In the Equality Act
One relevant example of the importance of recognizing asexuality is in the Equality Act– you may be shocked to learn that the definition of “sexual orientation” that dictates who is protected by the act includes only “homosexuality, heterosexuality, and bisexuality”. Anyone who doesn’t fit into one of those three boxes, including ace people, will not be protected under antidiscrimination law even if the Equality Act is passed. This stands in stark contrast to the very inclusive definition of “gender identity” given in the act, a definition that allows for our understanding of gender to change and which does not limit protection only to trans people who have medically transitioned, for example.
To ensure that everyone is protected under the Equality Act, contact your Senators to affirm or gain their support of the bill and to let them know that you demand a more inclusive, forward-thinking definition of sexual orientation to be in the final act. For more information on how to do that, see this Action Alert on supporting the Equality Act more generally.
Recognizing asexuality, in feminist spaces and beyond, means ensuring that no one’s experience is discounted, that no one is shamed for the things they want (or don’t want) to do with their bodies, and that personal sexual activity is not substituted for meaningful political action.
To make this a reality, you can begin by educating yourself on these issues. Chen goes into much greater detail on asexuality’s intersections with feminism as well as with gender, race, disability, and much more in Ace, which makes it a great place to start, and additional resources are also linked below. You should also be sure to talk to the people in your community, your family and friends, and your fellow feminists to make sure they share in this intersectional vision of our future.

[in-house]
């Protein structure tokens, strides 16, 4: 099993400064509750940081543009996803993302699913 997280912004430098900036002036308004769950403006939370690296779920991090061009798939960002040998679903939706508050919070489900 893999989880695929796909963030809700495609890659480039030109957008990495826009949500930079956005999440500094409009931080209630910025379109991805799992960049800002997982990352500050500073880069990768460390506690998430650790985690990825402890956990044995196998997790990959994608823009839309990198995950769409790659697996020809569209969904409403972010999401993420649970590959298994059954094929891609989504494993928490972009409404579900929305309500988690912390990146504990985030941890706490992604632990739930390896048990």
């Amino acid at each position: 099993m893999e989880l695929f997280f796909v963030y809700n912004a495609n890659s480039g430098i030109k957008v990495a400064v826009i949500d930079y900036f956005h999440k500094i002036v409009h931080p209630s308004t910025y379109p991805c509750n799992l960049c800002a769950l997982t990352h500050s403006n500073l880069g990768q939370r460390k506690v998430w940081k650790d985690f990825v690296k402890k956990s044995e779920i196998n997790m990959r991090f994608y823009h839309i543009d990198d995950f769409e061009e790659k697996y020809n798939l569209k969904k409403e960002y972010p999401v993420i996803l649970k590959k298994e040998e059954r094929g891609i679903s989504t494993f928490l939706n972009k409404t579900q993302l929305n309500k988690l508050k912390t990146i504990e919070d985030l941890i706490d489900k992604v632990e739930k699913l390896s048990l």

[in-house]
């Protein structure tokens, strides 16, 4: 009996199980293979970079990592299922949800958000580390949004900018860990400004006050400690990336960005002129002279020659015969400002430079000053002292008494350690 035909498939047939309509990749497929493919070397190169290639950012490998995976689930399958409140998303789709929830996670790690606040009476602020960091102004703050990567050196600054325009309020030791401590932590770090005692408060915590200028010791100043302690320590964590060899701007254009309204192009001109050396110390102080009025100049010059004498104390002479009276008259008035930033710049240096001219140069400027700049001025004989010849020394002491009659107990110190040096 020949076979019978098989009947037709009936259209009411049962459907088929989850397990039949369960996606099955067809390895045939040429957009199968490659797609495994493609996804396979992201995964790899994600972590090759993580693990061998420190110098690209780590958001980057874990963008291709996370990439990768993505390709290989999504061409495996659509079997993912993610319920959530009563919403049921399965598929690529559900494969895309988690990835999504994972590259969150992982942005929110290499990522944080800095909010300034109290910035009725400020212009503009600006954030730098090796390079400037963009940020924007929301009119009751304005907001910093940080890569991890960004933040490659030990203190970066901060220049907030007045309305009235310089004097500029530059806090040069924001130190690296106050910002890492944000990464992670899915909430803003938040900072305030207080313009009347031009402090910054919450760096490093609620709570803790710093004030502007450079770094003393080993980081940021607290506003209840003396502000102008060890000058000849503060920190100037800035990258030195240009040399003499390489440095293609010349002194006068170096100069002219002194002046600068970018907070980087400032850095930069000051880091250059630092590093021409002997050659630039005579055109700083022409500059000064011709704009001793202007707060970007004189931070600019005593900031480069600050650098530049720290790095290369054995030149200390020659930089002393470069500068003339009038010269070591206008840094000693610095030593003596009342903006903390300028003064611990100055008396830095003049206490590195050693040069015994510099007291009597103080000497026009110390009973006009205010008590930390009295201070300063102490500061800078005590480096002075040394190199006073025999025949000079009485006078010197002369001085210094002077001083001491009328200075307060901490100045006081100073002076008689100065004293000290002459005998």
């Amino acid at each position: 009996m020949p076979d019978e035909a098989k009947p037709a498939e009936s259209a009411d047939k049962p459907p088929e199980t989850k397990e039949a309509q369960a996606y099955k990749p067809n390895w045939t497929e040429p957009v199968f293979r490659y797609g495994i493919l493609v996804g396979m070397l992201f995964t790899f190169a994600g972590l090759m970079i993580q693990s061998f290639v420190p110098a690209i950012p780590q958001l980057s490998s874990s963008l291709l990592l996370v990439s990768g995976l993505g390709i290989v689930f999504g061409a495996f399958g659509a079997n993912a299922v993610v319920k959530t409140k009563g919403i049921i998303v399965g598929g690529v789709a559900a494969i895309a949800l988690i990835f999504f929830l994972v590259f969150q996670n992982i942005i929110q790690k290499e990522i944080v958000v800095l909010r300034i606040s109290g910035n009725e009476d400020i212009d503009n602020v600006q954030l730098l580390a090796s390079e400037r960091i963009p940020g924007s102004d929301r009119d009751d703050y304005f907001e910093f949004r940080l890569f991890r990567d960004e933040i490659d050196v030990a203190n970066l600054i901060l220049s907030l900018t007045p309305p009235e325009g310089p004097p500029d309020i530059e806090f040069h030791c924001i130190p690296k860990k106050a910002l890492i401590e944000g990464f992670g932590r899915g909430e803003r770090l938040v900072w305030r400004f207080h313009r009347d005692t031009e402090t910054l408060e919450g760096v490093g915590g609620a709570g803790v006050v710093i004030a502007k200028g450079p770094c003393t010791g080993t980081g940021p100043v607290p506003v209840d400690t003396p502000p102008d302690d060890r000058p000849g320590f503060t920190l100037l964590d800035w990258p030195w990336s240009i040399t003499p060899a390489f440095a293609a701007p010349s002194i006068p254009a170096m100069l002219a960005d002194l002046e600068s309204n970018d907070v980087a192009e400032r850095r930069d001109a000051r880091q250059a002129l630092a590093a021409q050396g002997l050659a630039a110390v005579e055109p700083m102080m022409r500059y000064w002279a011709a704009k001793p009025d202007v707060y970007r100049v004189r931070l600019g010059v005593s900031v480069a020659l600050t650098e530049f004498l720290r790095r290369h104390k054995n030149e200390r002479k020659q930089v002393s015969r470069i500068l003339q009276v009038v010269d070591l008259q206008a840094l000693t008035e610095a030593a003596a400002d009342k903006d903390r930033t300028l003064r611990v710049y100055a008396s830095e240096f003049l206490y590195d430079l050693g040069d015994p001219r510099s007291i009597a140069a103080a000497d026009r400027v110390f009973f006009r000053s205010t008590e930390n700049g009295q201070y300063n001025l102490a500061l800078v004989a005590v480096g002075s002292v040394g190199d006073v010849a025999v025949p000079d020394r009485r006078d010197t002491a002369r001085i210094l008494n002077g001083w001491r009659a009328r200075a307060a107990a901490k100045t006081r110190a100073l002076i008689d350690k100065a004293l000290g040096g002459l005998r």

To continue moving forward, it is important that modern feminists not fall into the same traps as those that came before us, and to accept that “as much sex as you want” is allowed to be “none”.
Chen, Angela. Ace: What Asexuality Reveals about Desire, Society, and the Meaning of Sex. September 15, 2020.
Rubin, Gayle. Thinking Sex: Notes for a Radical Theory of the Politics of Sexuality. 1984.(https://sites.middlebury.edu/sexandsociety/files/2015/01/Rubin-Thinking-Sex.pdf)
Nair, Yasmin. Your Sex is Not Radical. June 28, 2015. (https://yasminnair.com/your-sex-is-not-radical/)
The Radical Prude. No True Sex Positive Feminist. March 25, 2012. (https://radicalprude.blogspot.com/2012/03/no-true-sex-positive-feminist.html)
A Life Unexamined. Sex-Positivity, Compulsory Sexuality and Intersecting Identities. June 27, 2012. (https://alifeunexamined.wordpress.com/2012/06/27/sex-positivity-compulsory-sexuality-and-intersecting-identities/)